Rosh Hashanah – Giorno Due
A brief note regarding yesterday’s post, Rosh Hashanah – Giorno Uno: So I think I figured out that Pio IX Pontifici Maximo was a Pope. I saw a statue of him again at St. Peter’s. Mystery solved!
The second day of Rosh Hashanah I found myself walking to visit San Clemente, a basilica near the Colosseo, a short walk from our flat. The day was warm and sunny, so the walk was a pleasant escape. San Clemente does not allow photos to be taken inside, so my only pictures are of the outside and inner courtyard.
One of the things that make San Clemente so magnificent is that it was built between 1108 and 1184 as a replacement for an earlier church that was sacked by the Normans in 1084. It has been virtually untouched since the 12th century, so it’s medieval interior remains true to form. Below the basilica are two more levels that can be visited by paying a 5-euro fee.
The first lower level highlights the remains of the church that was constructed between the 8th and 11th centuries. It contains many preserved frescos and relics and the rebuilt supports for the church above, which is still in use today.
You can descend a level lower to visit the best preserved of the 12 uncovered Mithraic temples in Rome. Mithraism was a popular, male only pagan religion that originated in Persia and was practiced in Rome between the 1st and 4th centuries.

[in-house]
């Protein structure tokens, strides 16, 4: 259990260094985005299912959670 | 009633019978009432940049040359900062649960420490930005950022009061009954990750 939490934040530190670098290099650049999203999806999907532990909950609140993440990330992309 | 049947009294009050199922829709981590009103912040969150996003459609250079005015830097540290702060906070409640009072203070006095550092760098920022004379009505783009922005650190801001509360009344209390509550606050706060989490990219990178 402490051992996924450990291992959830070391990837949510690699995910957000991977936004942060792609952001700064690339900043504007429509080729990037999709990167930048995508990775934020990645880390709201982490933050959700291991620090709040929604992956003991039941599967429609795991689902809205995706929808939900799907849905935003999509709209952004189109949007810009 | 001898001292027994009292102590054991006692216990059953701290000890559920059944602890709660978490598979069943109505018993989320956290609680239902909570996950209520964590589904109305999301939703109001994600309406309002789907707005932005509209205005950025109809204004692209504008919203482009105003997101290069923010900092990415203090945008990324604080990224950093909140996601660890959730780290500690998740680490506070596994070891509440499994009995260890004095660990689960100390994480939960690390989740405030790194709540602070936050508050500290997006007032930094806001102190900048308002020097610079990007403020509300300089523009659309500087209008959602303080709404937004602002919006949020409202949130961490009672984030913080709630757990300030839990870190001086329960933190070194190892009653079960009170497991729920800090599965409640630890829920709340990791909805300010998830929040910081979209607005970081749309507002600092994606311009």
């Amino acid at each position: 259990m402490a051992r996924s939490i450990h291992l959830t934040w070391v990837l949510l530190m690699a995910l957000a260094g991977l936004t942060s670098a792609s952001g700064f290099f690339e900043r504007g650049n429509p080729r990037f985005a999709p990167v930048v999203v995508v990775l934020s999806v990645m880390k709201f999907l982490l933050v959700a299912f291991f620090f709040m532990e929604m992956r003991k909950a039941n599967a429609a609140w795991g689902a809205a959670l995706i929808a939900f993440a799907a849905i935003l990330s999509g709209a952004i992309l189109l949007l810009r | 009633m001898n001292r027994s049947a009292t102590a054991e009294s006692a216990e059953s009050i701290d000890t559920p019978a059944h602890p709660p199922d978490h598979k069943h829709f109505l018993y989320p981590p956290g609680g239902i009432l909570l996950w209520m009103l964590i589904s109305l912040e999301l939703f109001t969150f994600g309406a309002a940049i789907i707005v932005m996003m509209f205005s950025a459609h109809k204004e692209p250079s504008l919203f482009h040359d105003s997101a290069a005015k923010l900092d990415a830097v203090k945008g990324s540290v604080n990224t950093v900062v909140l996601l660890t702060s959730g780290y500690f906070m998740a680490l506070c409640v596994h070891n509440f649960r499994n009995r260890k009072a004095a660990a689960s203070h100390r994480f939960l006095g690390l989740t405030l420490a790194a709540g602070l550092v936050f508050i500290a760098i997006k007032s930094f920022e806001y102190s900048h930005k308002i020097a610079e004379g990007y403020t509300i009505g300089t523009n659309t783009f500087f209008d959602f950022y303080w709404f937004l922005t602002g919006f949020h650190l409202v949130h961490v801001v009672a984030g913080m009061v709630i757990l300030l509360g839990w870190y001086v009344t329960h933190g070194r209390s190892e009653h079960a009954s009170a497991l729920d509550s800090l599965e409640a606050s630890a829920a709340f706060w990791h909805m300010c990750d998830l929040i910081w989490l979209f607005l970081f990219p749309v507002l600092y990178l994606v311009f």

While excavations continue today on this lower level, it’s possible to view parts of the Mithraic temple alter and school. You can walk among what were streets and alleyways in the 1st century, and even through a home where the water still flows in a trough that was the family’s access to an ancient underground stream.
It was so exciting and humbling to be walking underground in a 1st century Roman home and through ancient alleyways. On my walk home, I finally discovered Villa Ceila Montana, a lovely park, which hosts summer concerts and borders the Colosseo.
All in all, I had a great holiday. Shana Tova to all my practicing Jewish family and friends!